Review Summary: Satanae Tenebris Infinita is the kind of album that will appeal to all death metal listeners, and it’s got plenty of energy to boot.
Underground death metal heavy hitters, Imprecation, have had a rather unique career. Starting out in 1991, the band released an EP and a couple of demos, released a compilation of their discography and split in ’98, where many thought they’d be doomed for obscurity. Their compilation, Theurgia Goetia Summa
became a staple in the underground scene with its dusty blackened death metal stylings. Blending thick, chunky death metal riffs with black metal howls and death metal gutturals, breaking into fast blast beats and breaking down into slower, more crushing sections of sound, Imprecation really were a gem in the scene. In 2010, Imprecation returned with a new EP: Sigil of Lucifer
, which picked up where they left off. The production was fuzzy, it was all clipped to *** and it brought dark and devouring riffs and the classic Imprecation sound, and it felt like they hadn’t missed a beat since the 90s. 2012’s Jehovah Denied
demo would lead to be blueprint to what would become their debut album, more than twenty years after the fact: Satanae Tenebris Infinita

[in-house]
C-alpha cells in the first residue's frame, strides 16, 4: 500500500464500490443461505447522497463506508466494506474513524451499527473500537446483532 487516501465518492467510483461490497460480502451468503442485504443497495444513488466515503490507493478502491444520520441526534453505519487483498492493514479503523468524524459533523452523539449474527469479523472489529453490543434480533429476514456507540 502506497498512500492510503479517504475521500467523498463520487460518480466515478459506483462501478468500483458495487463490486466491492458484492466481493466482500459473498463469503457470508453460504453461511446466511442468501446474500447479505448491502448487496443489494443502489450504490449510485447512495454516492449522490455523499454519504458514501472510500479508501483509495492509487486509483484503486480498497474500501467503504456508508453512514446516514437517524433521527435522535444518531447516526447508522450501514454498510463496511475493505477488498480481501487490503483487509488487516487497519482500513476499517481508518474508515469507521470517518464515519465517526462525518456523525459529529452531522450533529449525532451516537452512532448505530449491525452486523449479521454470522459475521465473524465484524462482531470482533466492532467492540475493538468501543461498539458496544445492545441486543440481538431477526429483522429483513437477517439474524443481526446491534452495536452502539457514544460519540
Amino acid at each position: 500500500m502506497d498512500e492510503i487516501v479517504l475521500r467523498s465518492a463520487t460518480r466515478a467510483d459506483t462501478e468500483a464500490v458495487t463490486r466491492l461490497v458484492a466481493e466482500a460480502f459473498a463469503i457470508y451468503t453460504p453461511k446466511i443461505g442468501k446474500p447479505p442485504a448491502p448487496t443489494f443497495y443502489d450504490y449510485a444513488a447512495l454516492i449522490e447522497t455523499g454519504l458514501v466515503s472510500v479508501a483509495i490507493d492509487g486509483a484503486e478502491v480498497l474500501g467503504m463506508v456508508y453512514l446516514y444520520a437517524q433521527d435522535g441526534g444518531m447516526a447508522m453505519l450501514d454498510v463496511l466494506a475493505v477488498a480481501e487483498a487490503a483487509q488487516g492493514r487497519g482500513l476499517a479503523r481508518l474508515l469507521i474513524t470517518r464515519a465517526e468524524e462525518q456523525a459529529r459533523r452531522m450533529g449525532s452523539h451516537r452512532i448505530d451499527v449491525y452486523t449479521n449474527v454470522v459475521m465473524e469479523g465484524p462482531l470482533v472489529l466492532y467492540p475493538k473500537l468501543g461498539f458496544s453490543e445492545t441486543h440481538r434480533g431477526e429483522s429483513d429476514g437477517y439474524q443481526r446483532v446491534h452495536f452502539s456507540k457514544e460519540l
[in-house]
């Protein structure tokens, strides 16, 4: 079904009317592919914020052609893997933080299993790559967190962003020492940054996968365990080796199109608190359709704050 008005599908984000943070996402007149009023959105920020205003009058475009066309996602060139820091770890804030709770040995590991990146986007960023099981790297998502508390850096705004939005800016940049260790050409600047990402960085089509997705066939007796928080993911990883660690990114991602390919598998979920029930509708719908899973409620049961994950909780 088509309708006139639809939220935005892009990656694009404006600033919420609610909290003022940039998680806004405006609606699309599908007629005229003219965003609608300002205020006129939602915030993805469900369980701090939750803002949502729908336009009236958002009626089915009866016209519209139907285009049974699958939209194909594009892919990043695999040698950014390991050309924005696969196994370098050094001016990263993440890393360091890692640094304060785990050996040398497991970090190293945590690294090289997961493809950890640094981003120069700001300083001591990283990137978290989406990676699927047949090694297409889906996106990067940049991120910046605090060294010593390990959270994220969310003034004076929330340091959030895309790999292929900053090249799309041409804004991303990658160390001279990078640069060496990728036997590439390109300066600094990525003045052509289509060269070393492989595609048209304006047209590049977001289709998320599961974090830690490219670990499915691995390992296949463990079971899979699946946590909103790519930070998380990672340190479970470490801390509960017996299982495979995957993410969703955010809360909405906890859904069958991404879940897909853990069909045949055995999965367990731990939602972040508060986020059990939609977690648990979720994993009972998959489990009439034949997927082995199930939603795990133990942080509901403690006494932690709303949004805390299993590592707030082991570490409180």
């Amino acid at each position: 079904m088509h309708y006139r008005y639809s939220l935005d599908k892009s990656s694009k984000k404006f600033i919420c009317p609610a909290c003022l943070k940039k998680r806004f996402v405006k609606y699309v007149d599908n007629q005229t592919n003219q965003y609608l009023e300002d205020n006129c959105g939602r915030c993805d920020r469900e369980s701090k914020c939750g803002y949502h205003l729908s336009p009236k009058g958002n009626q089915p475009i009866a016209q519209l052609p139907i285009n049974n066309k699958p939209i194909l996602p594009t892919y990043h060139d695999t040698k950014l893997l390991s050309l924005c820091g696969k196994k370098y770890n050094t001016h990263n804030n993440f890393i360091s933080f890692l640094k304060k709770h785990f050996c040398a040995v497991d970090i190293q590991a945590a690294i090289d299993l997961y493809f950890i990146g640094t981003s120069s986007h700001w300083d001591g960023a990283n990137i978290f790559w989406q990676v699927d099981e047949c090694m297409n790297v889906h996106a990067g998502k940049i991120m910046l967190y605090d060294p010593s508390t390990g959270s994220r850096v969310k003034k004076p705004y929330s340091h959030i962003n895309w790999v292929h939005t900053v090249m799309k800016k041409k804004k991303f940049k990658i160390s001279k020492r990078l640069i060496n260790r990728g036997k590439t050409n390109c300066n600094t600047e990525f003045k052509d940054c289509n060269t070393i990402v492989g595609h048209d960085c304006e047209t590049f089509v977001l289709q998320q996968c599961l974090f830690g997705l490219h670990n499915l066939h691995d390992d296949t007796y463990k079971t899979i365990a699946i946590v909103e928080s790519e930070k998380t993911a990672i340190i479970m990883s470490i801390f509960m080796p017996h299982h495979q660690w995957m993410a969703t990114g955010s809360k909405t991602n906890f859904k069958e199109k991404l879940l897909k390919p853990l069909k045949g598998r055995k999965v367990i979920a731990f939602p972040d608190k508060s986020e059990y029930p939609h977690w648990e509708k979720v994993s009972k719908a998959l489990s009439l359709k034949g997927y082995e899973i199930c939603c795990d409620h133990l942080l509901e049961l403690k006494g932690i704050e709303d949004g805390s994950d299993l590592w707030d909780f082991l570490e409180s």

Satanae Tenebris Infinita
doesn’t ease the listener in. There’s no cheesy intro of synths or samples, there’s no weird noises or orchestrations that plague so many releases of the old school (and the revival of the old school), the band just breaks right into it. From the first second, deep, fast riffs and blasts barrage the listener, Dave Herrera’s vocals curdle their way into the listener’s ear and it’s already bringing about one of the best death metal experiences of 2013. It’s immediately noticeable that the album lacks a lot of its black metal influence compared to past works, most noticeably in the vocal department, but it’s not a massively grave loss. Imprecation remembers the most important thing: riffs. Whether they’re coming at you slow, fast or at a mid-paced groove, Satanae Tenebris Infinita
jams and it doesn’t hold up.
The production is clean, but doesn’t sacrifice the overall tone of the music for a swift plastic sheen and all the instruments make way to be heard. Long-time drummer Rubin Elizondo lays down some simple, effective grooves and some much more intense blasts to knock you back. Danny Hiller and ‘Moon’ intensify the music with their chainsaw guitars and riffs, and David Ranirez’s bass is muddy enough to drown in.
Throughout its forty-minute run time, the album does seem to lack a bit of diversity, and maybe it could
work more effectively if it were a tad shorter. The two-minute closer ‘Carrion Winds of Golgotha’ makes up for the lack of cheesy death metal intro and gives out sound bites of digging, rain and church organ synths to see the listener out, and, on the whole, isn’t really needed. But that’s not to say it’s a detriment to the album, because it isn’t, it’s kind of...there. From the classic headbanging intro ‘Angel of Salvation’s Doom’ (easily the album’s highlight track) to the evil opening riff of ‘Of the Black Earth’, Satanae Tenebris Infinita
is the kind of album that will appeal to all death metal listeners, and it’s got plenty of energy to boot.